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Ligand Targeting of EphA2 Enhances Keratinocyte Adhesion and Differentiation via Desmoglein 1

Authors
Journal
Molecular Biology of the Cell
1059-1524
Publisher
American Society for Cell Biology
Publication Date
Volume
21
Issue
22
Identifiers
DOI: 10.1091/mbc.e10-03-0242
Keywords
  • Articles
  • Cell Interactions
Disciplines
  • Biology

Abstract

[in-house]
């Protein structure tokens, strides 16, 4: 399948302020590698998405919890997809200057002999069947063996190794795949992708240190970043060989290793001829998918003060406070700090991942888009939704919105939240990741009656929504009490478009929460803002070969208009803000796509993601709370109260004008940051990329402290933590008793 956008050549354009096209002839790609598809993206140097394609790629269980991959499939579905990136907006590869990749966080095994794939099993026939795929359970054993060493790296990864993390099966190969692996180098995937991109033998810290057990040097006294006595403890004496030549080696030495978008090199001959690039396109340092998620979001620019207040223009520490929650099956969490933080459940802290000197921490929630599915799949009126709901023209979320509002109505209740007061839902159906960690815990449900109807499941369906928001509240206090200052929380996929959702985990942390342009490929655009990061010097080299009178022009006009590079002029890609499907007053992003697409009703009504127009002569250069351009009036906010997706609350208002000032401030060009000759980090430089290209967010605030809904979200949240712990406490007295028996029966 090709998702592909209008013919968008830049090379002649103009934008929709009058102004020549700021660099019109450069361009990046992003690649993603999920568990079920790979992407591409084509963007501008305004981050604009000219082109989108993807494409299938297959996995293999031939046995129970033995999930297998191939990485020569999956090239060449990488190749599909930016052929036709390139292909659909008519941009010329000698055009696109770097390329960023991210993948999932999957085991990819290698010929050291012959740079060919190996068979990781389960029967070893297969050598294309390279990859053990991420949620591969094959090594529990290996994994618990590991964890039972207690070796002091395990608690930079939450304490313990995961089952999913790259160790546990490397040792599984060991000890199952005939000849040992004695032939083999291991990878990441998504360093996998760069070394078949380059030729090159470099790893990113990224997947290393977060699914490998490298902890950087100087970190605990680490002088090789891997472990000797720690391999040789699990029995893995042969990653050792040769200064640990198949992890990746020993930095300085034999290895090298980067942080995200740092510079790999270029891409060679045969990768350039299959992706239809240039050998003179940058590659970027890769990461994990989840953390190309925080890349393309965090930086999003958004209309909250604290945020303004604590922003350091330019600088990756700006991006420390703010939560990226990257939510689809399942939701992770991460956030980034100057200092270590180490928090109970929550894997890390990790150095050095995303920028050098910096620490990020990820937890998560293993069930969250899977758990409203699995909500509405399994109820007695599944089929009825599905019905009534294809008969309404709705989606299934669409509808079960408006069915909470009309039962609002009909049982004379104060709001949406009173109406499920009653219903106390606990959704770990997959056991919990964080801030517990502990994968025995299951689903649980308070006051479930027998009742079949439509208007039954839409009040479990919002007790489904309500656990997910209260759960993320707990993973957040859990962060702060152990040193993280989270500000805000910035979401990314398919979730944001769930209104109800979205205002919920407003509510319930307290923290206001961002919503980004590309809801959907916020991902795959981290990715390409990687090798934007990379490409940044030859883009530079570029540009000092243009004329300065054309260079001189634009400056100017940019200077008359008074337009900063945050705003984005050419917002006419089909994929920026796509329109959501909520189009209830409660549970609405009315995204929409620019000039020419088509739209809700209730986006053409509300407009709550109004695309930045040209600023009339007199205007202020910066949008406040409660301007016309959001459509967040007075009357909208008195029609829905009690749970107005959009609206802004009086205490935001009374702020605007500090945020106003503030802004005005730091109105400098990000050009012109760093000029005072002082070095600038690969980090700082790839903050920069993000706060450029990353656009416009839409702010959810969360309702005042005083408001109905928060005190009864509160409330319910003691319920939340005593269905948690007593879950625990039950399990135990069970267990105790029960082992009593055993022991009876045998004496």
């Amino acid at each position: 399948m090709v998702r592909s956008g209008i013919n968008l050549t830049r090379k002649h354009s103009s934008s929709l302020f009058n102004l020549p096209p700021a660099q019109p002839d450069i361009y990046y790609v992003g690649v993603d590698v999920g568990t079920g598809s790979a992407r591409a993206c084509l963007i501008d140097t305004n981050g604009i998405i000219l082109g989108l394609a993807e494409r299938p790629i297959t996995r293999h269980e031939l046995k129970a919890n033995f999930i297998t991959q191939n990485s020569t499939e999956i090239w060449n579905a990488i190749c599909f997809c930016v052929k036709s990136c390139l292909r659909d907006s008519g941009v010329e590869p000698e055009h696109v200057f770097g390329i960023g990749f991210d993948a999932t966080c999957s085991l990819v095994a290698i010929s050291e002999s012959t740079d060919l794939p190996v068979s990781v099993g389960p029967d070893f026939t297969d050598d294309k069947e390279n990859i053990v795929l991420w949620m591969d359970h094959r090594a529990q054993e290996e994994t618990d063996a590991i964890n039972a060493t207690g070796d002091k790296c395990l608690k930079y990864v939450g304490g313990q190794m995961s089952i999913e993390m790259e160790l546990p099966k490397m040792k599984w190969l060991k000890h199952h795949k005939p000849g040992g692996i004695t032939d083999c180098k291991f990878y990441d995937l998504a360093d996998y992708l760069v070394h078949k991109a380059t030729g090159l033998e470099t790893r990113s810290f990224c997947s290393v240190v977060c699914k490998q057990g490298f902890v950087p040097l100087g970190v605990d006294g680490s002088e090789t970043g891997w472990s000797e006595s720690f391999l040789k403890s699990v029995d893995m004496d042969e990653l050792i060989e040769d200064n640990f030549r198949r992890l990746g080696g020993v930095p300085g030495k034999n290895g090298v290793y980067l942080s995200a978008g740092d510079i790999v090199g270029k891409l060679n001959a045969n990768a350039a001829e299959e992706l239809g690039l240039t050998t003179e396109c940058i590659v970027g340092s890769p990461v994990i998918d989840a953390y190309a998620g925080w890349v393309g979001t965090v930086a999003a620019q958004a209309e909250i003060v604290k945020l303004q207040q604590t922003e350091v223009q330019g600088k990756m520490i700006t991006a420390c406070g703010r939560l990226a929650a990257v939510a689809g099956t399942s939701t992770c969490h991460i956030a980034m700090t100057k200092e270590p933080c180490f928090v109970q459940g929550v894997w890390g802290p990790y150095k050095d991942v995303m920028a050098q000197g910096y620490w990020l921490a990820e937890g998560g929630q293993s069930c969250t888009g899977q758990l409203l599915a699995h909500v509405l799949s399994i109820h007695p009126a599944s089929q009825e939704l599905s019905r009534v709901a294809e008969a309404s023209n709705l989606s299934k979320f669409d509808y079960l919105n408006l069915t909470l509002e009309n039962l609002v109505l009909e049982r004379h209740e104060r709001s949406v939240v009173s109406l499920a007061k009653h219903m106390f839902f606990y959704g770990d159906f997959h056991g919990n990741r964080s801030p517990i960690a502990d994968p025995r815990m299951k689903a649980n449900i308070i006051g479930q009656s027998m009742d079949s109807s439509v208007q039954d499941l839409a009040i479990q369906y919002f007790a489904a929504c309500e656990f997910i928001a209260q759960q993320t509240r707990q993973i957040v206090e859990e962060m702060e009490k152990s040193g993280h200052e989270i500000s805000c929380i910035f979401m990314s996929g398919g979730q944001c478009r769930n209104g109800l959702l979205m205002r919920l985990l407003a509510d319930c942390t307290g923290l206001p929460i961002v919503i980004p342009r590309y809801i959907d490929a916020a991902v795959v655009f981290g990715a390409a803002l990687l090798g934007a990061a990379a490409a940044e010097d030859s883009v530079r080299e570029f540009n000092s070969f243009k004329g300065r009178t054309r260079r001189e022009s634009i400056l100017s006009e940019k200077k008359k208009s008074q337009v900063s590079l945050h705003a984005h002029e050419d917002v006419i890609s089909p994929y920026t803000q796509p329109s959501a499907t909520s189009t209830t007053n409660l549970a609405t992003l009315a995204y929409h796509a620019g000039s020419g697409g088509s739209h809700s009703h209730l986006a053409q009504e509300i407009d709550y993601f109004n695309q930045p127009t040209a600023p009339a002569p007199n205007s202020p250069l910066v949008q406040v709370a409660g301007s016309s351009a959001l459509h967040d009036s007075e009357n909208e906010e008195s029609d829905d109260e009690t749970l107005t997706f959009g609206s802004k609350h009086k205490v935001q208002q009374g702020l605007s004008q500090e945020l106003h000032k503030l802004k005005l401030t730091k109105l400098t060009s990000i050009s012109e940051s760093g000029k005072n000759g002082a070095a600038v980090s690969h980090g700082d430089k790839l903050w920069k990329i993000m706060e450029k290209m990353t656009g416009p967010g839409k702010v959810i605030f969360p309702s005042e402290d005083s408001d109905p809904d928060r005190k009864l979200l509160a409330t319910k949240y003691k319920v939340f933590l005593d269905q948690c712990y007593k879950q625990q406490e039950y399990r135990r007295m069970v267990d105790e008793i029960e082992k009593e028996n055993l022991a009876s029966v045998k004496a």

EphA2 is a receptor tyrosine kinase that is engaged and activated by membrane-linked ephrin-A ligands residing on adjacent cell surfaces. Ligand targeting of EphA2 has been implicated in epithelial growth regulation by inhibiting the extracellular signal-regulated kinase 1/2 (Erk1/2)-mitogen activated protein kinase (MAPK) pathway. Although contact-dependent EphA2 activation was required for dampening Erk1/2-MAPK signaling after a calcium switch in primary human epidermal keratinocytes, the loss of this receptor did not prevent exit from the cell cycle. Incubating keratinocytes with a soluble ephrin-A1-Fc peptide mimetic to target EphA2 further increased receptor activation leading to its down-regulation. Moreover, soluble ligand targeting of EphA2 restricted the lateral expansion of epidermal cell colonies without limiting proliferation in these primary cultures. Rather, ephrin-A1-Fc peptide treatment promoted epidermal cell colony compaction and stratification in a manner that was associated with increased keratinocyte differentiation. The ligand-dependent increase in keratinocyte adhesion and differentiation relied largely upon the up-regulation of desmoglein 1, a desmosomal cadherin that maintains the integrity and differentiated state of suprabasal keratinocytes in the epidermis. These data suggest that keratinocytes expressing EphA2 in the basal layer may respond to ephrin-A1–based cues from their neighbors to facilitate entry into a terminal differentiation pathway.

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